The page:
Political landscape, process and implementation

Cycle lanes, parking fees, and bus lanes create excited debate as soon as change affects people’s everyday lives. As soon as it’s a question of “my” commute, voters and politicians have a hard time seeing the bigger picture. As a framework, the UMS has helped facilitate the political public discussion, shifting the debate from one particular mode of transport to the more general questions of mobility. Most citizens use many different modes of transport, juggling different identities. They are cyclists, drivers, public transport passengers and pedestrians all at once. 

The UMS structures the discussion by looking at the “exchange rate” at which road surface is traded between different modes of transport, i.e. as the number of people transported per unit of time. In turn, the debate has become more focused on the distribution of capacity rather than the specific advantages of one mode of transport over another. 

The distinction is crucial. The UMS has reshaped the debate on urban mobility by changing the public discussion and helping to explain and convince the people of Stockholm what measures need to be taken for the city to continue to thrive and develop. Stockholm's experience with the UMS shows that communication and dialogue are important tools when cities around the world tackle the challenge of congestion and urban mobility.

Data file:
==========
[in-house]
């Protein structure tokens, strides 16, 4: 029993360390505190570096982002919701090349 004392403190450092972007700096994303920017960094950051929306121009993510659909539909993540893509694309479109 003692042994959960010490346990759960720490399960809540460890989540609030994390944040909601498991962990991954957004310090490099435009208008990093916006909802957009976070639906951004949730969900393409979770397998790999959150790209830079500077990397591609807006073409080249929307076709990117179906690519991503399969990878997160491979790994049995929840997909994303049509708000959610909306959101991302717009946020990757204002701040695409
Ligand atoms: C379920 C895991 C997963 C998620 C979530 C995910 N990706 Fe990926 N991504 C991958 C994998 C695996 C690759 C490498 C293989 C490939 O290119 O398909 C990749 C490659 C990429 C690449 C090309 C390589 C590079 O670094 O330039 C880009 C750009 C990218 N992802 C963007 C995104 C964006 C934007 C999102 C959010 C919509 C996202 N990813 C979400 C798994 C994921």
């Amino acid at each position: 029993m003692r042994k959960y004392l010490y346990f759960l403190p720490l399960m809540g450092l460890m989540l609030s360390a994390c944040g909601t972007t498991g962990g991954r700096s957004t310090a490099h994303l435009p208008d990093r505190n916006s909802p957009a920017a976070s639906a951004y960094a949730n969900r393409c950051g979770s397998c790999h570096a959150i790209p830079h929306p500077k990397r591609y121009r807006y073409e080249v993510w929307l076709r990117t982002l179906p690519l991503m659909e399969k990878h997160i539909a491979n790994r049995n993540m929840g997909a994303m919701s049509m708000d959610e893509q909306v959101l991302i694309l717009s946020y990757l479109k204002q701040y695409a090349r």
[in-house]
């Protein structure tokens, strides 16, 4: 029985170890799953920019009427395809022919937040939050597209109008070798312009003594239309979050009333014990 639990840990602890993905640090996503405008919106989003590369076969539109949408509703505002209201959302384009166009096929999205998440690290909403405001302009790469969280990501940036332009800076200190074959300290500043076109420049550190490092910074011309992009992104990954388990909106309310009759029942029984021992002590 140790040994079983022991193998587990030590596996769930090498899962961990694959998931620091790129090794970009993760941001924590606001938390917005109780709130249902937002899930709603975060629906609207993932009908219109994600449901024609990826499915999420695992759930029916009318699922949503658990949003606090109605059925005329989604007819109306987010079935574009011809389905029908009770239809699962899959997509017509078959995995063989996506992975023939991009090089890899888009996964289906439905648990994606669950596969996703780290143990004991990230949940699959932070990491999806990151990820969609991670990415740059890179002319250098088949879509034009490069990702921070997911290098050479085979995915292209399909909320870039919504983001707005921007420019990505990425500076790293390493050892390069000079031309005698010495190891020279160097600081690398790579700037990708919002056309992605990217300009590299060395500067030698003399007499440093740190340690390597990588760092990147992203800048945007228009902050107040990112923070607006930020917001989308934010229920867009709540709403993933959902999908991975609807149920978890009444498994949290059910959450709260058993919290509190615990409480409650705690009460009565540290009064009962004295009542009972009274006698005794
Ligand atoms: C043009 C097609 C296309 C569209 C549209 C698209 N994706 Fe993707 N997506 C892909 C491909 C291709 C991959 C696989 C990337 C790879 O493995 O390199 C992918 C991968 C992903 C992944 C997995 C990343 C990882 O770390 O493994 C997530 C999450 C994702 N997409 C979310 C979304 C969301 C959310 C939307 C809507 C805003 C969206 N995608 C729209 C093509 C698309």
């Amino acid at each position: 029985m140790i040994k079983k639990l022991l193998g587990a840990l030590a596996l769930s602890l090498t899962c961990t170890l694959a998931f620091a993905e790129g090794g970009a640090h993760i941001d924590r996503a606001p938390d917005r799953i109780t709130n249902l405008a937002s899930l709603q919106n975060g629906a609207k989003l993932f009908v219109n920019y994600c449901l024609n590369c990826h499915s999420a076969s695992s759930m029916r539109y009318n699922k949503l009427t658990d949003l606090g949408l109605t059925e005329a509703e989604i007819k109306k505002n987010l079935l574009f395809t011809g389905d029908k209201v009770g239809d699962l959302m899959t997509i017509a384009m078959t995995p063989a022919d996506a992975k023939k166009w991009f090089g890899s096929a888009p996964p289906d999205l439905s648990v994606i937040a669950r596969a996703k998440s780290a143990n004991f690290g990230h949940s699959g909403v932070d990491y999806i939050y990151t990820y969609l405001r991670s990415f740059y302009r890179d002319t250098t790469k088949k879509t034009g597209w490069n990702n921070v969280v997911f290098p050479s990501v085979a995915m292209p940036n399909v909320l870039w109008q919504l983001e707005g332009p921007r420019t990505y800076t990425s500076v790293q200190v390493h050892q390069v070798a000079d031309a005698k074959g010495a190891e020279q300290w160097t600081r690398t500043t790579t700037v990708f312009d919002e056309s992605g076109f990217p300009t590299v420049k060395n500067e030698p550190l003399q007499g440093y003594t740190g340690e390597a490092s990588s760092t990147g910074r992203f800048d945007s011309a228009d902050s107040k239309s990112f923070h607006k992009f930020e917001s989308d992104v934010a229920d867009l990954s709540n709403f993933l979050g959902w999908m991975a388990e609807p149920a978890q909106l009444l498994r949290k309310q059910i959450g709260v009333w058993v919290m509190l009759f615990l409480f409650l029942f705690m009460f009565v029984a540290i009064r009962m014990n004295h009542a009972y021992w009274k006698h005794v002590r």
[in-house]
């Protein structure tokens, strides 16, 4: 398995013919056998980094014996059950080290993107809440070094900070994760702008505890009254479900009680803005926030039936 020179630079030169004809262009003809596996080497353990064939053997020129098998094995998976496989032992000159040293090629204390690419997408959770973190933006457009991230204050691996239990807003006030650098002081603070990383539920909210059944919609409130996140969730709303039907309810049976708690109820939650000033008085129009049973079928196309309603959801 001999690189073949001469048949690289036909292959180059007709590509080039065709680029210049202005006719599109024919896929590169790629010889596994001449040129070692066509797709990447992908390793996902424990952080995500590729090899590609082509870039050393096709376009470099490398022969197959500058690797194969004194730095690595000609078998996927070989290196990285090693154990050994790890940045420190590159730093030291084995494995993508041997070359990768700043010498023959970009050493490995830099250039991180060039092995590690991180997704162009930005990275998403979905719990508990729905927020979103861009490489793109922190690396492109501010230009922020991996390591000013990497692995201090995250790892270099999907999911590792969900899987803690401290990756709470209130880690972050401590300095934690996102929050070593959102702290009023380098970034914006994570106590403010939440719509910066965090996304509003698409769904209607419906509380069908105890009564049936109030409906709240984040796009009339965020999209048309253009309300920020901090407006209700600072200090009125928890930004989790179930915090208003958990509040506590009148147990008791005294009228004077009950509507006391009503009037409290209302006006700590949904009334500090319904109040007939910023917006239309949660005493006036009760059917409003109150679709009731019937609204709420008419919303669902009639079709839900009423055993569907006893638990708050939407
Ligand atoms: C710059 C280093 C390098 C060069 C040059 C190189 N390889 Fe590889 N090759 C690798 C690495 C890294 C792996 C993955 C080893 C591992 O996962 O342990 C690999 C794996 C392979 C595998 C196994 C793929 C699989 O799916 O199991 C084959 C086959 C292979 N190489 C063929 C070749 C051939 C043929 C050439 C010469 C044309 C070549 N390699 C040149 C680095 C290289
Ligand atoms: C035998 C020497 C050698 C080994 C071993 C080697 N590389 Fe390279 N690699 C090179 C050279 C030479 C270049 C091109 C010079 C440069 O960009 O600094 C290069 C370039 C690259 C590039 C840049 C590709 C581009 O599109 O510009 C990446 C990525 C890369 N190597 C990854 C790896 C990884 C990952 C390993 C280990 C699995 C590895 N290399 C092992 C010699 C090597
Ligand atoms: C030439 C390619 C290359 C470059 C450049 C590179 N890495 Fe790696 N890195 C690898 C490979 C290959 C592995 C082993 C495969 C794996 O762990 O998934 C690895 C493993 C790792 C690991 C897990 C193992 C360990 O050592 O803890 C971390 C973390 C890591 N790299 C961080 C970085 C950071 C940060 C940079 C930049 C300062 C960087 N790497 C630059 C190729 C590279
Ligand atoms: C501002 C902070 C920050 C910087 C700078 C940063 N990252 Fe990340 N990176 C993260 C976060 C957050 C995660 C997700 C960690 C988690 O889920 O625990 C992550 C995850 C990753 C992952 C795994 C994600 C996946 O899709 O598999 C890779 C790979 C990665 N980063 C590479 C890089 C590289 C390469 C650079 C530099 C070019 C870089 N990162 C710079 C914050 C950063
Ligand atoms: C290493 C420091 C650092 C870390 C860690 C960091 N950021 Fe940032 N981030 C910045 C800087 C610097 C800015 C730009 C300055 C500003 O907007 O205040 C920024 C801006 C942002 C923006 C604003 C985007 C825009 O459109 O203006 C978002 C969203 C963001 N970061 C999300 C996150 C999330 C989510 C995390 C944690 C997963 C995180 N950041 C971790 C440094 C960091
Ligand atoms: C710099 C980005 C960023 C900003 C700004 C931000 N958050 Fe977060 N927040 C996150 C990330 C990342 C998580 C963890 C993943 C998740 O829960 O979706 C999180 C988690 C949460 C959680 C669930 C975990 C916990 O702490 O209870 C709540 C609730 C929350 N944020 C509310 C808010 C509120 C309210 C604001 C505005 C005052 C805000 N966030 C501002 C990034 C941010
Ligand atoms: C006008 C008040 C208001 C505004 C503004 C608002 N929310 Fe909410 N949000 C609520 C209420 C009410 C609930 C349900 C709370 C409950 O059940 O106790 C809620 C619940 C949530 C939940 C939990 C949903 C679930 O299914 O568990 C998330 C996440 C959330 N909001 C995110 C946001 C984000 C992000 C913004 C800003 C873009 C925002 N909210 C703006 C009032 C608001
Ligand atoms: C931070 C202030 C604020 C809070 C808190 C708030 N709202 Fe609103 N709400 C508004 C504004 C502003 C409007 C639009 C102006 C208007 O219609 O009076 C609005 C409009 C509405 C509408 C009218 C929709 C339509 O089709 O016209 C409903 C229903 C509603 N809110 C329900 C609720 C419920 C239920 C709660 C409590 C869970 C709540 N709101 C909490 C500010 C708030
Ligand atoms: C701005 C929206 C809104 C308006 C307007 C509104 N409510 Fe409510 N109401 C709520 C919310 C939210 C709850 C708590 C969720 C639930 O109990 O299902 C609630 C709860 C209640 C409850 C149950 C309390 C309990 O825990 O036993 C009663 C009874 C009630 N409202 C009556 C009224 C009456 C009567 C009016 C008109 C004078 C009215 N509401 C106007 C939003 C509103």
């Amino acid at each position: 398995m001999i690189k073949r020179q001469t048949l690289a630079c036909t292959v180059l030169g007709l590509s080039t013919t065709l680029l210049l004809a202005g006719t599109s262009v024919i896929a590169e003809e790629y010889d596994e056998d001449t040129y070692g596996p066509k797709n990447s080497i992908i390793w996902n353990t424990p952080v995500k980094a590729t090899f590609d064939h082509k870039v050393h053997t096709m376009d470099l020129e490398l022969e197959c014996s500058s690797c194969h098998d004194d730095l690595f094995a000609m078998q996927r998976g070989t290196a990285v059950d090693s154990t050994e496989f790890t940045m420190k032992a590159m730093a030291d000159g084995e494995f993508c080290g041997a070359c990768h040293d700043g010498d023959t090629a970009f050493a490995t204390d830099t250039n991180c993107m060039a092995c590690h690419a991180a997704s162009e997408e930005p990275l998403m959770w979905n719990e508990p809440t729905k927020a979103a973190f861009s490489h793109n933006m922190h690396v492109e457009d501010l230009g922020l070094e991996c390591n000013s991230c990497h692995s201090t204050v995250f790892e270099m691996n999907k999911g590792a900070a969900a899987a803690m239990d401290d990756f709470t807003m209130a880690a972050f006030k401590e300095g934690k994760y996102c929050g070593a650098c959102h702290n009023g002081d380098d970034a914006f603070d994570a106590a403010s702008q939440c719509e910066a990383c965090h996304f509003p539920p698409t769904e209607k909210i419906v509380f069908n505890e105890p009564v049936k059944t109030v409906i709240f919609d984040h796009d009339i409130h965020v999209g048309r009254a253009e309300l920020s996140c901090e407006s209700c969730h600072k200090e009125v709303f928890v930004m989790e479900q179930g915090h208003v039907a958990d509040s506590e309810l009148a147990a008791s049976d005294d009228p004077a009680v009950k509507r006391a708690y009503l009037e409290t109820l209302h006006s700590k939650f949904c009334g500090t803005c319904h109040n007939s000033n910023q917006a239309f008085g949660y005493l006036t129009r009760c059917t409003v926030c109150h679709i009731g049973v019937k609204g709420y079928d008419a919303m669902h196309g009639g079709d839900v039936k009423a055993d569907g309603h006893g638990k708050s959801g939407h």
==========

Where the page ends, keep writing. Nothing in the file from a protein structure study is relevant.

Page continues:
Martin Savén has previously worked as an advisor to the Mayor’s Office in Stockholm, and is now studying for a Master of Public Policy at the Blavatnik School of Government, University of Oxford. 

The Blavatnik School of Government exists to inspire and support better public policy and government around the world. The Challenges of Government Conference – “Flourishing Cities” on 11-12 December will explore new ideas to tackle the impacts of rapid urbanization across the world.

 
 
 
 
 

The mountain in North Wales that tried to stop the UK’s blackout

Elidir Fawr, the mountain in question. Image: Jem Collins.

Last Friday, the UK’s National Grid turned to mush. Not the official term perhaps, but an accurate one after nearly one million people were left without power across the country, with hundreds more stranded at train stations – or even on trains (which isn’t nearly as fun as it might immediately sound). 

Traffic lights stopped working, back-up power failed in hospitals, and business secretary Andrea Leadsom launched an investigation into exactly what happened. So far though, the long and short of it is that a gas-fired power station in Bedfordshire failed just before 5 o’clock, followed just two minutes later by Hornsea offshore wind farm. 

However, amid the resulting chaos and inevitable search to find someone to blame for the outage, a set of mountains (yes, mountains) in North Wales were working extremely hard to keep the lights on.

From the outside, Elidir Fawr, doesn’t scream power generation. Sitting across from the slightly better known Mount Snowdon, it actually seems quite passive. After all, it is a mountain, and the last slate quarry in the area closed in 1969.

At a push, you’d probably guess the buildings at the base of the mountain were something to do with the area’s industrial past, mostly thanks to the blasting scars on its side, as I did when I first walked past last Saturday. 

But, buried deep into Elidir Fawr is the ability to generate an astounding 1,728 megawatts of electricity – enough to power 2.5 million homes, more than the entire population of the Liverpool region. And the plant is capable of running for five hours.